2006

Alejandro Espinosa-T. et al. discuss the distribution of the native sheep species Ovis canadensis mexicana in northern Mexico.

2006

John E. Clark gives an overview of the growth in the Book of Mormon's historical plausibility since 1830.

2006

Marco Antonio Cervera Obregon dicusses the Macuahuitl in Post-Classical Mesoamerica; based on archaeological evidence alone, the weapon has rarely been recovered.

2006

The Göttingen edition of the LXX reading of Lamentations 5:12; princes are said to be hung using the verb κρεμάννυμι, same verb used for the crucifixion of the malefactor in Luke 23:39.

2006

Blake T. Ostler retracts his claims from his 1987 Dialogue article that Alma 34 and 42 reflects the atonement theology of Anselm.

2006

Blake T. Ostler gives an overview of, and critique of, Anselm's satisfaction theory of atonement.

2006

Blake T. Ostler argues that the Book of Mormon does not teach the Arminian conception of the nature of the Fall and Original Sin.

2006

Robert Charles Branden discusses the origin and development of the belief in the fall of Satan; argues that it derives from Psalm 82 where there is a "malfunction" in the divine council.

2006

Jonathan David Lawrence, in a scholarly monograph, discusses ritual bathing and washings/immersions in the Hebrew Bible and Second Temple Literature.

2006

Stephen J. Bedard argues that Paul, in 1 Corinthians 13:2-3, is deliberately mirroring the teachings of Jesus.

2007

Brant A. Gardner discusses the use of "lions" and "dragons" in the Mosiah 20:10-11 and potential Mesoamerican animals translated as "lion" and "dragon."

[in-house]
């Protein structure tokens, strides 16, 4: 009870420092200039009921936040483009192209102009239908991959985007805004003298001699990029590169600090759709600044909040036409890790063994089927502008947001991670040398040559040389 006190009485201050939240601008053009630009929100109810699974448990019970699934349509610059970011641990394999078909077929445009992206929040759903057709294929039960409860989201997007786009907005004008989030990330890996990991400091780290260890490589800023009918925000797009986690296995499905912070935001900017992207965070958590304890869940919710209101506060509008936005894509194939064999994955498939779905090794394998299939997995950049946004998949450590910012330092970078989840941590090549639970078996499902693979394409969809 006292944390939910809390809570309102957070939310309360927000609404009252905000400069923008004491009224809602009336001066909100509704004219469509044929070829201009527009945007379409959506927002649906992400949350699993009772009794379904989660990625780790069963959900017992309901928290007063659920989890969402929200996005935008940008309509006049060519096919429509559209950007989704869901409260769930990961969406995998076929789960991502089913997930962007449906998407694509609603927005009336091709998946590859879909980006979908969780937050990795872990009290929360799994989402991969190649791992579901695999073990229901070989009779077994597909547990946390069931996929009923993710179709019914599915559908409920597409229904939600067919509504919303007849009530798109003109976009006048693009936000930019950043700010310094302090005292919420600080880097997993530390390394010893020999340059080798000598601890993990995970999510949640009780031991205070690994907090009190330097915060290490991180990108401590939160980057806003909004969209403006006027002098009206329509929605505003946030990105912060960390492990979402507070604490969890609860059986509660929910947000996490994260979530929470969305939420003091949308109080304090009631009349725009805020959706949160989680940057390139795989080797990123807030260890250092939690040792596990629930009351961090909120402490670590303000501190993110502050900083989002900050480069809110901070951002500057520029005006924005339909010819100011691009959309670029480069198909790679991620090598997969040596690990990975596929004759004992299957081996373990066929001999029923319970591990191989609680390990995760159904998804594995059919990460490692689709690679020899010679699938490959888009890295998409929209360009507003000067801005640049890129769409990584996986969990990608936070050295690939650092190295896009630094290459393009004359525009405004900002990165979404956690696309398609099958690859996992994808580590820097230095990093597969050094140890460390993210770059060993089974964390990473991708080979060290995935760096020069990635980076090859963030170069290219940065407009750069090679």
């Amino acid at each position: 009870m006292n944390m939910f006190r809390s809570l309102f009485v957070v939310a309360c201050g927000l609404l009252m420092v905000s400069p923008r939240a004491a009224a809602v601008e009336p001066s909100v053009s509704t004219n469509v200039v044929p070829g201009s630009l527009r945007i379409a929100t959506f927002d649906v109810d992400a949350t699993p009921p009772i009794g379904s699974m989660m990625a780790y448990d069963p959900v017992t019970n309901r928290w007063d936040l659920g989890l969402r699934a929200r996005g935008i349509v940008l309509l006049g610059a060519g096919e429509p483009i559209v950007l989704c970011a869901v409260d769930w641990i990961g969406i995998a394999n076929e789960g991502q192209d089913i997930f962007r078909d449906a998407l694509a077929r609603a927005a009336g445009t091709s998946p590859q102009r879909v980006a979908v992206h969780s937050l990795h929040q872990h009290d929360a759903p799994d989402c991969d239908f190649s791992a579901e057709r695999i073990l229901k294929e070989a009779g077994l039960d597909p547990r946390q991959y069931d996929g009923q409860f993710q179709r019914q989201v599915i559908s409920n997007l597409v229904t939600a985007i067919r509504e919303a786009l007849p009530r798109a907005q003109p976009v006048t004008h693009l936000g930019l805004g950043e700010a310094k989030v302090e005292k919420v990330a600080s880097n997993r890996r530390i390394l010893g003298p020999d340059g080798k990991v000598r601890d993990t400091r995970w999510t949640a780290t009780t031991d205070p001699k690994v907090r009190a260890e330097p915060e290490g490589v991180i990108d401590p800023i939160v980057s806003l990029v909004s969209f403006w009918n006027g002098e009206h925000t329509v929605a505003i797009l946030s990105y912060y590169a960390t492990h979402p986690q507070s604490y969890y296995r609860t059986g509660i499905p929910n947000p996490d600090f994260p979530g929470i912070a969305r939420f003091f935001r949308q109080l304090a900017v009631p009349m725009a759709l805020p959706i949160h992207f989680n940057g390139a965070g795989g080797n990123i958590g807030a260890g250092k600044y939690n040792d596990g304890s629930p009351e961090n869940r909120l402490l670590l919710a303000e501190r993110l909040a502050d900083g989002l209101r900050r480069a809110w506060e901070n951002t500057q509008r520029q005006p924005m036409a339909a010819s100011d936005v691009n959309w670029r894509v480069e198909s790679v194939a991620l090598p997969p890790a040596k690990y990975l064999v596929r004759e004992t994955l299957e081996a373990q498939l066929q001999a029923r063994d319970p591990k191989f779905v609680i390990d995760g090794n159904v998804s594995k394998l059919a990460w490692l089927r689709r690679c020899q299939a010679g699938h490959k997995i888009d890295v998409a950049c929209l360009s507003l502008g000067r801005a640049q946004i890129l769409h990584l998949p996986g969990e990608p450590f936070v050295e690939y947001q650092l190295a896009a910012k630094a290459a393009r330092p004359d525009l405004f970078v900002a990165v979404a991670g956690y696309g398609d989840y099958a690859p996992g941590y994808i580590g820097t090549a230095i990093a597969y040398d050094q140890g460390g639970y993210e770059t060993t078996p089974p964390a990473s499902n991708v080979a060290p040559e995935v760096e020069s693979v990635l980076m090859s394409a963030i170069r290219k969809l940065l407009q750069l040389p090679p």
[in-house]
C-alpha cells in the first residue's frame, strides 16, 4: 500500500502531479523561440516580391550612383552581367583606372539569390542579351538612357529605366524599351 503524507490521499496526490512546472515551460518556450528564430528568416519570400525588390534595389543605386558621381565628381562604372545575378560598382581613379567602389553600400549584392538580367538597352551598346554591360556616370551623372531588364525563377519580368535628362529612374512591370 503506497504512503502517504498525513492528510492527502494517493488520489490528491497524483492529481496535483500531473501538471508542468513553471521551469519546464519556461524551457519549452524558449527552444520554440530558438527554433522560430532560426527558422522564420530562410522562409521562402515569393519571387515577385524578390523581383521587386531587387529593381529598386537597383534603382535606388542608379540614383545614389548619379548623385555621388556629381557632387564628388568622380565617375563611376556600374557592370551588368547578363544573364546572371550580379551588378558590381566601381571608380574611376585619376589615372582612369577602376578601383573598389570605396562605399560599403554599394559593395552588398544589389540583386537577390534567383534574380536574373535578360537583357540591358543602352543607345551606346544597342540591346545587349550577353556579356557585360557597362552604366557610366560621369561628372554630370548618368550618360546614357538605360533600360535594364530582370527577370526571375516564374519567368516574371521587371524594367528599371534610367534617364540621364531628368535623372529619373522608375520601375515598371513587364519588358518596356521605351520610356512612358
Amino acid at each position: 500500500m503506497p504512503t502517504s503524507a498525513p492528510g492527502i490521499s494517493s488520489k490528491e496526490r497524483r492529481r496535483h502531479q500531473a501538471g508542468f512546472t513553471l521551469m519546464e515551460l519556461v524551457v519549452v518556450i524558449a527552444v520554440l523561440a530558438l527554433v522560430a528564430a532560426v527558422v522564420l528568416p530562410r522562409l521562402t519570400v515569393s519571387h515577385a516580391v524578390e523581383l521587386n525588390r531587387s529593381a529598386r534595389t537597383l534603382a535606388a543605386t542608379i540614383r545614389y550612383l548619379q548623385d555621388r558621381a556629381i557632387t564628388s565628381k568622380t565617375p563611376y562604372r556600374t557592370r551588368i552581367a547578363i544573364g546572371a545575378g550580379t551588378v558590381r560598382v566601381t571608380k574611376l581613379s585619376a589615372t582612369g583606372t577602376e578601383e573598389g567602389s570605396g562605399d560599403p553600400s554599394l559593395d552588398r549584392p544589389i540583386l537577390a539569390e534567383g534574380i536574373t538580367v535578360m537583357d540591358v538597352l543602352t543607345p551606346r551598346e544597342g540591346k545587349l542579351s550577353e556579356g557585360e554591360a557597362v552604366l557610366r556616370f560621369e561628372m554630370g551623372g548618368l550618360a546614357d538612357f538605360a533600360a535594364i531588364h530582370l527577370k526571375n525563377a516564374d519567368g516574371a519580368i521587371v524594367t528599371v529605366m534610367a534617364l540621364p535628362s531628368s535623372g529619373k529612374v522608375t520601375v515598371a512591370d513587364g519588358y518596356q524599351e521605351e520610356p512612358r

2007

Joaquin Arroya-Cabrales states that, during the Late Pleistocene in Mexico, Cuvieronius, mammoth, and mastodon may have been contemporaneous at some Mexican sites.

2007

Brant A. Gardner discusses purportedly anachronistic animals in the Book of Mormon; argues that it is the result of Joseph Smith mislabeling unknown animals during the translation process.

2007

Carolyn Dodson and William W. Dunmire write about blue flax being native to America and used in weaving.

2007

Brant A. Gardner argues that "gold and silver" is an idiom conveying the meaning of "everything necessary," and should not be taken literally.

2007

Brant A. Gardner, commenting on Ether 3:1, argues that the plate text would not have read "glass" but perhaps "obsidian"; on a translation level, Joseph was referencing Revelation 21:21.

Jan 2007

David Webster et al. discuss the military fortification at Tikal.

2007

Gary V. Smith discusses the term "large writing surface" in Isaiah 8:1; argues it may refer to a polished surface of stone or metal.

2007